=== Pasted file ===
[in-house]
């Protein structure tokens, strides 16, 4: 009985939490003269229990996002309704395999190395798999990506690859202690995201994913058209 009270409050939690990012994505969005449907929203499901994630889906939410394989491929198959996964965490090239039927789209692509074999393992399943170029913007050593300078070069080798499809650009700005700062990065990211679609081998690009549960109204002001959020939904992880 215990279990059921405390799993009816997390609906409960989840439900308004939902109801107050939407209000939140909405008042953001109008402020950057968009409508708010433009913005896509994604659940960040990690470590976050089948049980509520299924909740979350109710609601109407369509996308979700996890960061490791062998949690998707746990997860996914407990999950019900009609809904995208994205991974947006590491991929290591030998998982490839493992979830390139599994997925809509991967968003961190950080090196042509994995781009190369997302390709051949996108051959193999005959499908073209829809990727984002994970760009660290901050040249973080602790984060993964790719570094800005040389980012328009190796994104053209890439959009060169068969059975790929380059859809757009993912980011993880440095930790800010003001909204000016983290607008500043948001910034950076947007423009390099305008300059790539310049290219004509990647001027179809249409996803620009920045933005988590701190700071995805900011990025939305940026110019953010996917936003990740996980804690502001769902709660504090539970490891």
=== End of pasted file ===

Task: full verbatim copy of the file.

[in-house]
């Protein structure tokens, strides 16, 4: 009985939490003269229990996002309704395999190395798999990506690859202690995201994913058209 009270409050939690990012994505969005449907929203499901994630889906939410394989491929198959996964965490090239039927789209692509074999393992399943170029913007050593300078070069080798499809650009700005700062990065990211679609081998690009549960109204002001959020939904992880 215990279990059921405390799993009816997390609906409960989840439900308004939902109801107050939407209000939140909405008042953001109008402020950057968009409508708010433009913005896509994604659940960040990690470590976050089948049980509520299924909740979350109710609601109407369509996308979700996890960061490791062998949690998707746990997860996914407990999950019900009609809904995208994205991974947006590491991929290591030998998982490839493992979830390139599994997925809509991967968003961190950080090196042509994995781009190369997302390709051949996108051959193999005959499908073209829809990727984002994970760009660290901050040249973080602790984060993964790719570094800005040389980012328009190796994104053209890439959009060169068969059975790929380059859809757009993912980011993880440095930790800010003001909204000016983290607008500043948001910034950076947007423009390099305008300059790539310049290219004509990647001027179809249409996803620009920045933005988590701190700071995805900011990025939305940026110019953010996917936003990740996980804690502001769902709660504090539970490891």